I’ve restored this cute little Japanese half-frame 35mm camera with a metering conversion from selenium to CdS, and the addition of adjustable focus. Here’s the story. My collection includes different cameras for different purposes or moods. Sometimes it’s great to slow the process down, and agonise over the precise technical details of every shot. Other …
It was last year while I was on holidays that my trusty old camera stopped working, the journey continued but I was forced to store the camera away and had to wait until I was back in Stockholm to have it fixed. There was only one problem, I knew no one in the city that …
Buying for life means maintaining for life. This is true of anything; if you want for your leather boots to not dry out and crack, but to live up to their brand reputation as lasting generations then you have to be sure to moisturise and brush them. They won’t do this themselves as part of regular wear, it’s something you need to take responsibility for. Buying for life doesn’t just mean finding the brand that everyone else recommends, it means making sure that product is designed to be rebuilt, accounts for wear and tear, and taking active care, participating in the maintenance rituals in order to ensure that longevity.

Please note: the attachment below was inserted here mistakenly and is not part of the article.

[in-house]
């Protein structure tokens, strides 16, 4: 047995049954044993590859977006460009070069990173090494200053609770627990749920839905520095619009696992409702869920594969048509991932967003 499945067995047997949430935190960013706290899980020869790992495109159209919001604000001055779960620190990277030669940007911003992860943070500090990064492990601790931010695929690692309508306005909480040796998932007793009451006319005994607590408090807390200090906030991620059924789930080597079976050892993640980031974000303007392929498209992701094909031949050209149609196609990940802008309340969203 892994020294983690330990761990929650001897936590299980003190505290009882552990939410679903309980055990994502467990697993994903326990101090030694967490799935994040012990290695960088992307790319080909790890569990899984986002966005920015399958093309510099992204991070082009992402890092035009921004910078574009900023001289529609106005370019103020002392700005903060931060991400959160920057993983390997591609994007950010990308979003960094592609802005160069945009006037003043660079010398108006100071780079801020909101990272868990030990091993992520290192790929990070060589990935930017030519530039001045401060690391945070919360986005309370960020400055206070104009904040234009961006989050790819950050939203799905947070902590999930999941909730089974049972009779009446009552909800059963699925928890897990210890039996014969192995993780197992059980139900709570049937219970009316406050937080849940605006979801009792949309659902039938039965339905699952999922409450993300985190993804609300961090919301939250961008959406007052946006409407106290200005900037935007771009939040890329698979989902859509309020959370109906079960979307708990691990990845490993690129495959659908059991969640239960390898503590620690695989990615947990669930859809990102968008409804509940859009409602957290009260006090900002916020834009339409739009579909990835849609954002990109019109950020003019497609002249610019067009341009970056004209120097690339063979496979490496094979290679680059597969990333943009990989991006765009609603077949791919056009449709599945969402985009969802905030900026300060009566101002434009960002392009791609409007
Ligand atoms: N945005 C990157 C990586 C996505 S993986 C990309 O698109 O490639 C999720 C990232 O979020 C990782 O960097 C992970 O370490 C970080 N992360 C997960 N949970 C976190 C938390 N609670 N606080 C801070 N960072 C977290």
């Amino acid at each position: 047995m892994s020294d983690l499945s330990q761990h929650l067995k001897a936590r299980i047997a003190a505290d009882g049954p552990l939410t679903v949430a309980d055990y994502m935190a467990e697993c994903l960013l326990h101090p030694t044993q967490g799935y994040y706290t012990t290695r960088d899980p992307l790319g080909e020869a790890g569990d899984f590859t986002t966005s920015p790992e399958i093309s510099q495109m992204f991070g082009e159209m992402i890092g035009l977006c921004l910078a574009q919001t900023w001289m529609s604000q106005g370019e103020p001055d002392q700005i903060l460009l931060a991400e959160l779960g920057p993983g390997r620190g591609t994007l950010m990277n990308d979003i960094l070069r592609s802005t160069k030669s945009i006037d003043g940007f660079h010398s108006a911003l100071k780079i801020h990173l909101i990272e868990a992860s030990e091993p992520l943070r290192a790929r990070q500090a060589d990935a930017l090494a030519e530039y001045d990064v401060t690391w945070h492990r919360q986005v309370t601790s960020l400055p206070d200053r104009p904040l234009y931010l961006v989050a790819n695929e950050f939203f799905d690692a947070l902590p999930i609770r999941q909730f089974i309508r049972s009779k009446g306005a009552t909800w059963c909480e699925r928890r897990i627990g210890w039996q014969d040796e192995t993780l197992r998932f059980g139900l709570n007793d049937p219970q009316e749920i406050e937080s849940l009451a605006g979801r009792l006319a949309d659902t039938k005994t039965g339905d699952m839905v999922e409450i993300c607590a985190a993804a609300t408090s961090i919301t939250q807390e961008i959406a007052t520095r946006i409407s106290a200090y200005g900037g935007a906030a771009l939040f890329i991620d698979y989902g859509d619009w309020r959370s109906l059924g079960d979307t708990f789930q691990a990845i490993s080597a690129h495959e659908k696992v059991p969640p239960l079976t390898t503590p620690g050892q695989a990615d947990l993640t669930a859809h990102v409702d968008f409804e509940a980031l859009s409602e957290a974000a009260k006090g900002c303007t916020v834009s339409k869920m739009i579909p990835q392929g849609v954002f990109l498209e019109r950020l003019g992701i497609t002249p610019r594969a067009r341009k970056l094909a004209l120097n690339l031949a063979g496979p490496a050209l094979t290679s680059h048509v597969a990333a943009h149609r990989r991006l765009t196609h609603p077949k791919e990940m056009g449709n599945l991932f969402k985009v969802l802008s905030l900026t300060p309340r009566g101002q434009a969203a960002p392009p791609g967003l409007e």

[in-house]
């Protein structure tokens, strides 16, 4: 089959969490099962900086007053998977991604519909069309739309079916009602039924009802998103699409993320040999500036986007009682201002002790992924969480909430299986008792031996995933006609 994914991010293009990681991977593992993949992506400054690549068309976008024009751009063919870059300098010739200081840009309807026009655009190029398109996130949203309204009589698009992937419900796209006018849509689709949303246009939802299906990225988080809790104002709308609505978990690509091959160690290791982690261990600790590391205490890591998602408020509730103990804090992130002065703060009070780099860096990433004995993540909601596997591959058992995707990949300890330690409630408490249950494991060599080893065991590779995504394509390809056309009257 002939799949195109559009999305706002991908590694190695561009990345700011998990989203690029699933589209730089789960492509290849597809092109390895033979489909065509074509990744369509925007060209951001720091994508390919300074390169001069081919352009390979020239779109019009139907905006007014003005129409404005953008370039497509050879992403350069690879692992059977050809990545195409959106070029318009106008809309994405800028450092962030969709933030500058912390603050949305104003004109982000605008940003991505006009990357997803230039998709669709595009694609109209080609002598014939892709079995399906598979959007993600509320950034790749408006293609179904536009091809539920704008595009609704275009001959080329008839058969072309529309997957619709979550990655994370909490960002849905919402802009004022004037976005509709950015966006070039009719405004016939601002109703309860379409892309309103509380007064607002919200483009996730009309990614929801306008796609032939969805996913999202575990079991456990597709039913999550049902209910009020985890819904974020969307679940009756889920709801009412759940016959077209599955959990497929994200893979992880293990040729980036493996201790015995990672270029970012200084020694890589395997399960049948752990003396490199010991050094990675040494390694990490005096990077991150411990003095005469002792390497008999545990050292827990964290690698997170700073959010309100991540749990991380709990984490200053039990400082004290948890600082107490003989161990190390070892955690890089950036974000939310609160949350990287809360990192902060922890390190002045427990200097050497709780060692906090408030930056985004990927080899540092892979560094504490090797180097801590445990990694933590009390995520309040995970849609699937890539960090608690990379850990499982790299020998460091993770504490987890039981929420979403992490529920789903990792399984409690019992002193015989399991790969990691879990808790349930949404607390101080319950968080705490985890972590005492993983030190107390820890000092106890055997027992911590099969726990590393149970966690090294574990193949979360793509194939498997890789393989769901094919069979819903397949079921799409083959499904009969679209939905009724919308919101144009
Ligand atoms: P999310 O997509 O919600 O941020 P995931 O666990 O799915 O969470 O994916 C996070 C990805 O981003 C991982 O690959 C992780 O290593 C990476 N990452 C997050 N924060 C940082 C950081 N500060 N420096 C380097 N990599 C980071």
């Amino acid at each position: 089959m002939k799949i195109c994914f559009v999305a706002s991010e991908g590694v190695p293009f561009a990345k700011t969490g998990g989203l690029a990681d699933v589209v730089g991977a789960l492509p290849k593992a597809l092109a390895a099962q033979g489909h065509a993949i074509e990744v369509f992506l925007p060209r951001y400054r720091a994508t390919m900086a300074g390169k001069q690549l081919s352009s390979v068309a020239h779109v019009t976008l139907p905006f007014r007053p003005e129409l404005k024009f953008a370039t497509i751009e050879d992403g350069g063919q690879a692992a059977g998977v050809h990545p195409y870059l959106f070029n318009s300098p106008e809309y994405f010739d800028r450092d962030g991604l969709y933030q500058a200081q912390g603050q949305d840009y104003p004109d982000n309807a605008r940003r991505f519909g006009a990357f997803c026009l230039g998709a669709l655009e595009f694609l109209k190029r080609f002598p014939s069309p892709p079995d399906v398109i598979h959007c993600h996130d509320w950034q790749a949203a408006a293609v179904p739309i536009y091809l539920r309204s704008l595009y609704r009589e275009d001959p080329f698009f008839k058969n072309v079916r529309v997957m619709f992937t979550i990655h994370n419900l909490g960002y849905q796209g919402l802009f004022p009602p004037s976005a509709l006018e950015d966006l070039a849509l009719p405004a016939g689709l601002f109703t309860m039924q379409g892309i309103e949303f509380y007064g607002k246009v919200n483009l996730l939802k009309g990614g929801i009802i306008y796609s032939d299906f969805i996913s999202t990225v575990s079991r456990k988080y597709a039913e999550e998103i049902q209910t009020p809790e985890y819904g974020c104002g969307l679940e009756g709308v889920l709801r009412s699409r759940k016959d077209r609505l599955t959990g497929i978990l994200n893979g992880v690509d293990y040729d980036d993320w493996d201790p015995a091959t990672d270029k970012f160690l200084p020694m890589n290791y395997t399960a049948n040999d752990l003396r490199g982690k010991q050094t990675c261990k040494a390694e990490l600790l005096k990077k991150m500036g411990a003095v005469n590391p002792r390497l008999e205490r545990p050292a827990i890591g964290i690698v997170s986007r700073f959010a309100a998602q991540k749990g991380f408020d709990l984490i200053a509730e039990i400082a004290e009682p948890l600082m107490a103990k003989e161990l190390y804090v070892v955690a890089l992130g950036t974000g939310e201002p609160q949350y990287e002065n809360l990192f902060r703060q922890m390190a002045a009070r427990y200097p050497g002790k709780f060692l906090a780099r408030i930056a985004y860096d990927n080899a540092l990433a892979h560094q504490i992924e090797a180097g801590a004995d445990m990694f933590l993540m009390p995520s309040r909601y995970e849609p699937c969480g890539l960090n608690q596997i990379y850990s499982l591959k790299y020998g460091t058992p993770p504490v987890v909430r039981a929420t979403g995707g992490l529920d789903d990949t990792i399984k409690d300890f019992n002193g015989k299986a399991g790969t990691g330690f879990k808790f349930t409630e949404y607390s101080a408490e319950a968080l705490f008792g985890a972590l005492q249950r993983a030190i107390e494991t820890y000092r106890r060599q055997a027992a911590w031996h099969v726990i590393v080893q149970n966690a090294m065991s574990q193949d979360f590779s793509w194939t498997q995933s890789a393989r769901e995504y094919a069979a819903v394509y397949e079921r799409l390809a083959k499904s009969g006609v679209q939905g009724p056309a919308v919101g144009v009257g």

The moment digital photography became accessible to the greater population without significant barriers to entry, film became a luxury good.
I do not mean that film photography entered the same plane of inaccessibility as the Rollex or the Bentley (although there are film camera makers in those echelons to be sure). I simply mean that, for the vast majority of working professionals, photographing on film was no longer a requirement to put food on the table.
I underline this transition chiefly for this reason: once film became a choice, and not an absolute necessity, it entered the economics of emotion. This applies both to the hobbyist and the professional. We see this in the wedding industry with “hybrid” shooters offering medium format film in their wedding packages. Are they offering film alongside digital because it has higher resolution? Because it is a cheaper, easier workflow? Of course not. They are offering it chiefly because it differentiates their brand in an over saturated wedding market, because it has that “look” and because their clients have the desire to say that their wedding was shot on film.
Those who shoot rangefinder cameras on a regular basis are probably aware of (they may even feel plagued by) vertical rangefinder misalignment.
A camera rangefinder works by superimposing a (generally central) patch reflected from a position slightly to the side of the viewfinder into the direct vision viewfinder. When the calibrated rangefinder shows that both images coincide horizontally, we know the object in the patch is in focus. All quite practical, but there can be issues.